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Thomas Mallett2012-09-28 15:45:20

Cars that make me smile: Trabant

 
 
Slideshow
Although not a masterpiece of engineering, the Trabant enjoys the status of an automotive icon...

The TrabantTrabantTrabantGerman Democratic Republic, 1957 > 19914 models
22 photos
is, and was, not very good, subjectively and objectively few will argue about that. However, those of us with a sunny outlook on life with a ‘glass half full’ approach can see the amusement in it.

I have laid out my stall from the outset here. The Trabant epitomises many of the things that were wrong with the eastern bloc. It had ridiculously long waiting time for delivery, dreadful build quality, a toxic and pathetically underpowered engine and, to top it all off, a gravity fed fuel tank that led to derision and more than one fire.

There is no denying that the Trabant must have caused a fair number of headaches in its day, as embattled eastern Europeans stood by the side of the road with their pride and joy puffing out smoke and steam. In fact, in 2008 Time magazine pronounced the Trabant one of the 50 worst cars ever made.

Despite its many faults and the 18-month waiting list for one of these, the company sold over three million units between 1957 and 1990 and with an average lifecycle of 28 years there are still plenty of them left.

But if they were built so badly and are seemingly combustible at the mere thought of a collision why were so many made, bought, sold and maintained over the years?

The answer to this isn’t the fact that it is a loveable rogue, or that it had some hidden charms, quite simply it didn’t. But it was the best that you could buy if you were born on the wrong side of the Iron Curtain. However, today they have a very real following, there are even Trabant clubs.

In 1989 the Tabant of the moment had 26bhp and took 21 seconds to puff its way to 60 mph and to put the old fashioned technology into perspective 1989 was a year when Porsche was building the ultra-technologically refined Porsche 959. Meanwhile, Trabant was still asking customers to add two stroke oil to the fuel at every fill up. Early cars even failed to come with a fuel gauge, meaning customers had to insert a dipstick into the fuel tank in order to work out whether they were going to make it to the next fuel station or not.

601Trabant 601
1964
36 cu in
30 hp @ 4200 rpm
62 mph
21s
vsPorsche 959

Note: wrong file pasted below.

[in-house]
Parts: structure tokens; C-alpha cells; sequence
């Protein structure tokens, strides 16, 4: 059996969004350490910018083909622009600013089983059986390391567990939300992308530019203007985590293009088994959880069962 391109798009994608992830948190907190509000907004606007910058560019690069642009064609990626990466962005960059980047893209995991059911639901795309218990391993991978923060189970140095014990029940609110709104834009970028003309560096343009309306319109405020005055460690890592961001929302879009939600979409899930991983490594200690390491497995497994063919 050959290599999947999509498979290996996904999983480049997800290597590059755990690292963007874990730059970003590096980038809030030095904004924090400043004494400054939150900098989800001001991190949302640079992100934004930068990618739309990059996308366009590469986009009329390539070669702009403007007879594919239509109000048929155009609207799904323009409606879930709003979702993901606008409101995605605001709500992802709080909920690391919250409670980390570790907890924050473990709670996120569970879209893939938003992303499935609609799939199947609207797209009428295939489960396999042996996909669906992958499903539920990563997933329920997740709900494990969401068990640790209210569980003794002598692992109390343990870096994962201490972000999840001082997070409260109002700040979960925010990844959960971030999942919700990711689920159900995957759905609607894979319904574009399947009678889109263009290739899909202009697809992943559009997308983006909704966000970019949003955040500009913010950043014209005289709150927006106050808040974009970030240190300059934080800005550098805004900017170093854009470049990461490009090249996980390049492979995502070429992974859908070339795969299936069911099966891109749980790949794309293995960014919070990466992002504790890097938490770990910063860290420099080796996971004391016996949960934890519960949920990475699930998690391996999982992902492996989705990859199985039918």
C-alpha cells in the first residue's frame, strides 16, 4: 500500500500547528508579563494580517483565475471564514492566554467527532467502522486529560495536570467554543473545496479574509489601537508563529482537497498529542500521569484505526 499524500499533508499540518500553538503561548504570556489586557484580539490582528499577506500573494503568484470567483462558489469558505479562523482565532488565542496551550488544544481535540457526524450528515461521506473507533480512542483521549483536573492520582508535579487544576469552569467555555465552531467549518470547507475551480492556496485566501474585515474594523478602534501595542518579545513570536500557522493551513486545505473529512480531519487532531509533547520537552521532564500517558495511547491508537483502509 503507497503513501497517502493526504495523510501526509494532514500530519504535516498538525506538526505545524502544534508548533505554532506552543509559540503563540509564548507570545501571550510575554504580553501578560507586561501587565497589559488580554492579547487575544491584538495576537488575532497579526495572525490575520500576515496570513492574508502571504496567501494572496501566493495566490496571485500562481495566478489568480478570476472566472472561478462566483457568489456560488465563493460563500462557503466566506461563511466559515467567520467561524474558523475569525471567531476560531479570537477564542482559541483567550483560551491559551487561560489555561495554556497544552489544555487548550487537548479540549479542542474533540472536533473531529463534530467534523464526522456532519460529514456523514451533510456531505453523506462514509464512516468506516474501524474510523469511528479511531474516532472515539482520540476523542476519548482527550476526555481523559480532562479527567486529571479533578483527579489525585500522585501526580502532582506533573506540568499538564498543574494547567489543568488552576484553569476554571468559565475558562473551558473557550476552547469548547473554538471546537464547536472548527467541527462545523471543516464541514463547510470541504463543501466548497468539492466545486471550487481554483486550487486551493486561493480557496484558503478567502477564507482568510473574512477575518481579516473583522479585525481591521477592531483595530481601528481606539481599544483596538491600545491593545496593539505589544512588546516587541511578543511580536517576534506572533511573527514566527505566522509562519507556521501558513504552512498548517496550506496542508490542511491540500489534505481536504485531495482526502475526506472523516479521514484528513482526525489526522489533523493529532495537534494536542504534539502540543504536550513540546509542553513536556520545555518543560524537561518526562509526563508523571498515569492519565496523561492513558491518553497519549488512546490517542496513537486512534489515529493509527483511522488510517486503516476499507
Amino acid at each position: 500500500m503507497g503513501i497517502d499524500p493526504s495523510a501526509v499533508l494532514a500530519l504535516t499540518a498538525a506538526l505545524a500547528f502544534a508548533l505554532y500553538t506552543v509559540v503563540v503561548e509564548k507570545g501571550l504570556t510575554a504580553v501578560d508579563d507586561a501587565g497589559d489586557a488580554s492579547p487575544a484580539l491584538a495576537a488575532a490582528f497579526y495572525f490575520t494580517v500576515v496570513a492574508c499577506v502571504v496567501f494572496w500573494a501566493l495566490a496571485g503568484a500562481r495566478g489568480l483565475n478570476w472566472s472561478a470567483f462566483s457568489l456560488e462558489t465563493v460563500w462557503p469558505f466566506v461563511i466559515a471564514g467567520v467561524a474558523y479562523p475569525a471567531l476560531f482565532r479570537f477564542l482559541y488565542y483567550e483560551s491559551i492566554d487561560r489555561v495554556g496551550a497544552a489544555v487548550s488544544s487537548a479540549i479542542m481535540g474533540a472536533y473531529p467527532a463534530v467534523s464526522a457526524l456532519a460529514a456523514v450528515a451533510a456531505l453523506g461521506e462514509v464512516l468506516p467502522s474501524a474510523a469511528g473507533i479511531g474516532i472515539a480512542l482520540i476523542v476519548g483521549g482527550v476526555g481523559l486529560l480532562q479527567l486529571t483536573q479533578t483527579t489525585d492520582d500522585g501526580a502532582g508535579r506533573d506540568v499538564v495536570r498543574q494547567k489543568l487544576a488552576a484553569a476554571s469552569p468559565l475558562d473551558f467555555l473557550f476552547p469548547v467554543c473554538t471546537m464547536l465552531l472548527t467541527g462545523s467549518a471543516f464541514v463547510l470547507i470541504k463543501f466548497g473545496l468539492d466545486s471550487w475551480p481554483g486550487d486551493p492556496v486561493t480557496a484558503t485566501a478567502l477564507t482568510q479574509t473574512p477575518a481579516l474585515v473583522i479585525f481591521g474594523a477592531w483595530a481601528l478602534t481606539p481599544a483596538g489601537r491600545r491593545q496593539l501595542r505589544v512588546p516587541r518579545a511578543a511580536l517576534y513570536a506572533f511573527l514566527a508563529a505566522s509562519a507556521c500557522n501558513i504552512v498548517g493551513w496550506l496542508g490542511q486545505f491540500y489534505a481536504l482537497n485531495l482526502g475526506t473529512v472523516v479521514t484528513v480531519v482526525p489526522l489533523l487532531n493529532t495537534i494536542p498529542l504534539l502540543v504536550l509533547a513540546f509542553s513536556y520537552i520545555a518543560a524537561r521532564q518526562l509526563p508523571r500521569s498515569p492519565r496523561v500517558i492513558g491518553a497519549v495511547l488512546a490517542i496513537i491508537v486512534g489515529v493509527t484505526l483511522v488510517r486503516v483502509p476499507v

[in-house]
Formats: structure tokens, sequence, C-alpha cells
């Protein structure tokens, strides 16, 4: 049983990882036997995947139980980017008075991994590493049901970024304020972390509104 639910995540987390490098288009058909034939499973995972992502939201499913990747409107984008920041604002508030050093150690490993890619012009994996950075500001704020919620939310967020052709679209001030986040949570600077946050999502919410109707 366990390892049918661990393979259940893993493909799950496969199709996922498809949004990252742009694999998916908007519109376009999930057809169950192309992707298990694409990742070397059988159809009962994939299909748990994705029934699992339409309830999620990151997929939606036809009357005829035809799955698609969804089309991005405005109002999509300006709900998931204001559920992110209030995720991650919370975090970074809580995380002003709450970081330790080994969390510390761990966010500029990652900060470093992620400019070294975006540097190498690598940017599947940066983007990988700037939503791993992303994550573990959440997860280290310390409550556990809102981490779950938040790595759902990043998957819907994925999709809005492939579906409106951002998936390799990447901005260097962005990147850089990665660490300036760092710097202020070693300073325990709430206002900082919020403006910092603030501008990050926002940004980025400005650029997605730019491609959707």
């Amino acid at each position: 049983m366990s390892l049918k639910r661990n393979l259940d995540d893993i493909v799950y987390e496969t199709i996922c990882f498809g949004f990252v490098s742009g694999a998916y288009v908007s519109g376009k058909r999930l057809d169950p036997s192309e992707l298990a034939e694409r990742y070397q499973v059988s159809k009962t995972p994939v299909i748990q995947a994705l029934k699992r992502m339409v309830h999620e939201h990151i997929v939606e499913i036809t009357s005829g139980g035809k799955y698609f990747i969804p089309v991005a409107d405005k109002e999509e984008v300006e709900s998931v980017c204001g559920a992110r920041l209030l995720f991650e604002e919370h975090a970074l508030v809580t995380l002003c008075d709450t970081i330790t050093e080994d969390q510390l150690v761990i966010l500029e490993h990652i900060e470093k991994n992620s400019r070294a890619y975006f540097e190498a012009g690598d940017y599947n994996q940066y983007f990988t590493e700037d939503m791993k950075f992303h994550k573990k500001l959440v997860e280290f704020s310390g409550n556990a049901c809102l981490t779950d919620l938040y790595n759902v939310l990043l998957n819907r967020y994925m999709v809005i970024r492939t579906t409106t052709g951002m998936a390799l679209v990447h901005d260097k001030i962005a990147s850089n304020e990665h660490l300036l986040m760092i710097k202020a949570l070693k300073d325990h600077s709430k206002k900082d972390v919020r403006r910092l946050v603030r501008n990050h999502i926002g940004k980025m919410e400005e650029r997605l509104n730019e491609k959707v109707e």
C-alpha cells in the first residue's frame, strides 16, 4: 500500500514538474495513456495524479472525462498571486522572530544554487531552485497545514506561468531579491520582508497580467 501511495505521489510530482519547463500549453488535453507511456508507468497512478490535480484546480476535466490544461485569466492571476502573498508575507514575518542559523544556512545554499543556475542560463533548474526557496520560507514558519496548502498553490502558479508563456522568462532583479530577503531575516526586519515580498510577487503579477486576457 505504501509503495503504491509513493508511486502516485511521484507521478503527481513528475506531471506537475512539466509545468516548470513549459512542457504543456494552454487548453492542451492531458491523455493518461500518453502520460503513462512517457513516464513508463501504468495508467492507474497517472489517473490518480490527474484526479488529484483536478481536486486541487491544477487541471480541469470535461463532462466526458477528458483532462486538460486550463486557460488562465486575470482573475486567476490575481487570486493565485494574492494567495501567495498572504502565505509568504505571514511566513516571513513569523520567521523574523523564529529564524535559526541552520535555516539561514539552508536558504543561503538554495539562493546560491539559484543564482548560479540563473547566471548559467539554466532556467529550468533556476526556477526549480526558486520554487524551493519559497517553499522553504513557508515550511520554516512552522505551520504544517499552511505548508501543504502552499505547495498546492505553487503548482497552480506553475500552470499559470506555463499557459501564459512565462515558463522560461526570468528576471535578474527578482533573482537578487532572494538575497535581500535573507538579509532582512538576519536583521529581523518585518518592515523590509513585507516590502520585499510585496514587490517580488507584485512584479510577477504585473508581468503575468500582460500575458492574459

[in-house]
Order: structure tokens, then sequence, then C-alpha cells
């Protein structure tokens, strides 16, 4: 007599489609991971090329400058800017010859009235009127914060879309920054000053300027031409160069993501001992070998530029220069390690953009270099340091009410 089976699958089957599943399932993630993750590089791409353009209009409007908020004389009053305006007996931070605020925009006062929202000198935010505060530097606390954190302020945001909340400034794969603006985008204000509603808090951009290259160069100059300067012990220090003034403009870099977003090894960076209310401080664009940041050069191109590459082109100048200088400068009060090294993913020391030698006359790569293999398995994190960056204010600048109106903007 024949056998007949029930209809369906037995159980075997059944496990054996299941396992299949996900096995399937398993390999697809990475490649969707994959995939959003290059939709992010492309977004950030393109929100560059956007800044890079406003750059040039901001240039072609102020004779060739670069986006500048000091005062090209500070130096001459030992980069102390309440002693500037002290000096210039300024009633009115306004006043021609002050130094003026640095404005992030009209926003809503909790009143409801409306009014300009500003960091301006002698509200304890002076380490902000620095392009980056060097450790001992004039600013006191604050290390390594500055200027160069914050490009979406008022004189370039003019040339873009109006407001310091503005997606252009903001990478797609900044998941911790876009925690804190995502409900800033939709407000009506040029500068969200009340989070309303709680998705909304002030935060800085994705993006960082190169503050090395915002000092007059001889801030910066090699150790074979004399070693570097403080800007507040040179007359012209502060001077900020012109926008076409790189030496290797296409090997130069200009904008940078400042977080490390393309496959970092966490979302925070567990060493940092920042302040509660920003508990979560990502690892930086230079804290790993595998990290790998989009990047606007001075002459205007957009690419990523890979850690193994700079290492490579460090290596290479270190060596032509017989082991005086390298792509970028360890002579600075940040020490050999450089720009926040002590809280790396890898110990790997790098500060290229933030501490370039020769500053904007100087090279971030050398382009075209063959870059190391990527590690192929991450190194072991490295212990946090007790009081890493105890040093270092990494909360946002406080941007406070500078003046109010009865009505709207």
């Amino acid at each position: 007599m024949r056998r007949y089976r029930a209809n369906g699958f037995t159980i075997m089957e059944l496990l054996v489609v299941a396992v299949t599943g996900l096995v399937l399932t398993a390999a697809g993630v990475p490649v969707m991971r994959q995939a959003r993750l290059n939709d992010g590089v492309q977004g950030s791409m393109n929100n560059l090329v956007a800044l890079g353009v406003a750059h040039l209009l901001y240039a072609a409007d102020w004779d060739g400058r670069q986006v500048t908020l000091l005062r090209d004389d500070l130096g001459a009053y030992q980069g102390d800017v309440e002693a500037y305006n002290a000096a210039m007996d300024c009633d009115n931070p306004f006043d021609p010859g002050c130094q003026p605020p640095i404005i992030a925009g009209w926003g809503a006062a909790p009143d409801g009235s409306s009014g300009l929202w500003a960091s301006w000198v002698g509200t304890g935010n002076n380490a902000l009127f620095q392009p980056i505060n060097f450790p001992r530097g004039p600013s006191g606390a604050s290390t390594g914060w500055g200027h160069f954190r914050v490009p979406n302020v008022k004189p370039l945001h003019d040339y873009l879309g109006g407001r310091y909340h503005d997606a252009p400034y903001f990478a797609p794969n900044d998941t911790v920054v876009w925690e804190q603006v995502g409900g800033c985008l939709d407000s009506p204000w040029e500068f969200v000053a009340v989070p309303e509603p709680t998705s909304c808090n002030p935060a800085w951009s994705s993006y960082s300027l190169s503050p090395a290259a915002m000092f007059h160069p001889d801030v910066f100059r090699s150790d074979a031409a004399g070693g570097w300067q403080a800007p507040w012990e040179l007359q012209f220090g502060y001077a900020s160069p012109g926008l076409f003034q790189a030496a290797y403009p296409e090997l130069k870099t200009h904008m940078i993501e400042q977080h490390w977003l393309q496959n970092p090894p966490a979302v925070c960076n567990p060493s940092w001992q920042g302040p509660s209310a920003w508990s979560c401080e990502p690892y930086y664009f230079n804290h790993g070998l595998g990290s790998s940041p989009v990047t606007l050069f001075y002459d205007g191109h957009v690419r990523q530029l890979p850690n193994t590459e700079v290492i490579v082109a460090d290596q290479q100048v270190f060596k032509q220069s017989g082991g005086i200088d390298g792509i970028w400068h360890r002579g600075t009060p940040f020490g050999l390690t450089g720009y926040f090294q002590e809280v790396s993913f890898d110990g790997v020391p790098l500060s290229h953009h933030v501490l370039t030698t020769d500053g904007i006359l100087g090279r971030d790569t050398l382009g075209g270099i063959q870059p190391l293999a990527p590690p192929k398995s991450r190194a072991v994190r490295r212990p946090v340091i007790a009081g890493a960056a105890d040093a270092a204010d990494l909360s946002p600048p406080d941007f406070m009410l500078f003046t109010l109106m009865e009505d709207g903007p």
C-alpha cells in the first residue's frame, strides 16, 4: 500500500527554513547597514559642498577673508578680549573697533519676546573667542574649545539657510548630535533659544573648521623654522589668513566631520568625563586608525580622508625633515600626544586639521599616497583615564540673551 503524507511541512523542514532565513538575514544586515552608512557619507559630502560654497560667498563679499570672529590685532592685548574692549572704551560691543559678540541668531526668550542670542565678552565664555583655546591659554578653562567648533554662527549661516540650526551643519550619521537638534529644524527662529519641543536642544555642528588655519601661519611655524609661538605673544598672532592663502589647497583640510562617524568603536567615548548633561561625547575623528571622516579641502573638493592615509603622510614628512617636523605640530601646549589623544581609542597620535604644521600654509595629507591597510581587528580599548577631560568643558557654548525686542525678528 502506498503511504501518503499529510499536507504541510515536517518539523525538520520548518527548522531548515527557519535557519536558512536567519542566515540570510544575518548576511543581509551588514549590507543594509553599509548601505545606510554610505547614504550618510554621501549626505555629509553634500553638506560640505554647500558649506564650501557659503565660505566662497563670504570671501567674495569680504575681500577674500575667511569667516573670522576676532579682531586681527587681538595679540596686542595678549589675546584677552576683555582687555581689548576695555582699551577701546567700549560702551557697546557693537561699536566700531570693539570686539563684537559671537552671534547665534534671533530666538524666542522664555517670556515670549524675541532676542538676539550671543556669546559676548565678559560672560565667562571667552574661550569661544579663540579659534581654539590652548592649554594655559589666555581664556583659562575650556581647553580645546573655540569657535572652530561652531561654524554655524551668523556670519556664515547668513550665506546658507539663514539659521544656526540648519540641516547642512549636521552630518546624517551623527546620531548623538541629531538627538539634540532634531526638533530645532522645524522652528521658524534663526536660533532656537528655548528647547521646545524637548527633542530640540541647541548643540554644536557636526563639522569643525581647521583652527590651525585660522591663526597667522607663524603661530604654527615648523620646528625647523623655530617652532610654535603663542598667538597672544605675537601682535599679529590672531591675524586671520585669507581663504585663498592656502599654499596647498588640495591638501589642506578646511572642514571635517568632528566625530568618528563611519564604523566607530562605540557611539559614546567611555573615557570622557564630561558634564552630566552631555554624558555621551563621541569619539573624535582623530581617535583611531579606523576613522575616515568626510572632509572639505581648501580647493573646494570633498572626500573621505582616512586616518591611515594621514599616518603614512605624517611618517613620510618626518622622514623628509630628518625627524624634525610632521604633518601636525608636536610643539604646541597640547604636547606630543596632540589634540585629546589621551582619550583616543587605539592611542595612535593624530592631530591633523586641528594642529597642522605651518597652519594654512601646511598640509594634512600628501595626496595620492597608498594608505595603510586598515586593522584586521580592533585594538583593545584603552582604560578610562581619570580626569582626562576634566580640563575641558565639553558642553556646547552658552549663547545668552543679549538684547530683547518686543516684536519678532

1986
174 cu in
451 hp @ 6500 rpm
197 mph
3.70s
959

The feeling of quality was not enhanced by the duroplast body that ensconced the steel monocoque. Imagine your car being made out of Bakelite, that it what it was like. I suspect that it wasn’t for the environment’s sake that the duroplast was made from recycled cotton from the Soviet Union, but it is nice to think that the Trabant was actually ahead of its time in some ways…it was wasn’t it? OK, I know that one’s a tough sell.

So why am I so amused by the Trabant? Why do I actually quite like them?

I think it stretches back to the 1991 RAC Rally of Great Britain, where a tuned (to 42bhp) Trabant tacked the wooded stages in direct competition with the Lancia Delt Intergrale’s and the four-wheel-drive monsters of the day. The Trabant soldiered on and finished the rally to applause, derision and general amusement of all concerned.

But, and this important: Everyone, to a man was delighted that the little, smoke spewing Trabant had made it to the finishing line in one piece. It gained media coverage beyond its meager showing and the crowd gathered in the cold Welsh forests considered it a high point in their weekend’s entertainment.

There are more stories too, Trabants that have raced on the track and you can even include some Trabant action in a stag party in Eastern Europe such is the following for the little car.

I will confess that I have never driven a Trabant and quite frankly I wouldn’t want to. They say ‘never meet your heroes' and while I could never claim that the Trabant was or is one of my heroes I think the sheer horror of the way it might lurch round a corner could put me off forever. No, I’m just going to smile and have a little chuckle next time I see one, just like I normally do.

 

Other articles from this series:

Cars that make me smile: Isetta

Encyclopedia
TrabantTrabant
1.11.1
Engine
Straight 4
Displacement
64 cu in
Top Speed
78 mph
Transmission
4, Manual
Maximum power
40 hp @ 5300 rpm
Type
Saloon (sedan)
Fuel
Petrol
Fuel consumption (combined)
--
price
--
annual ownership cost
--

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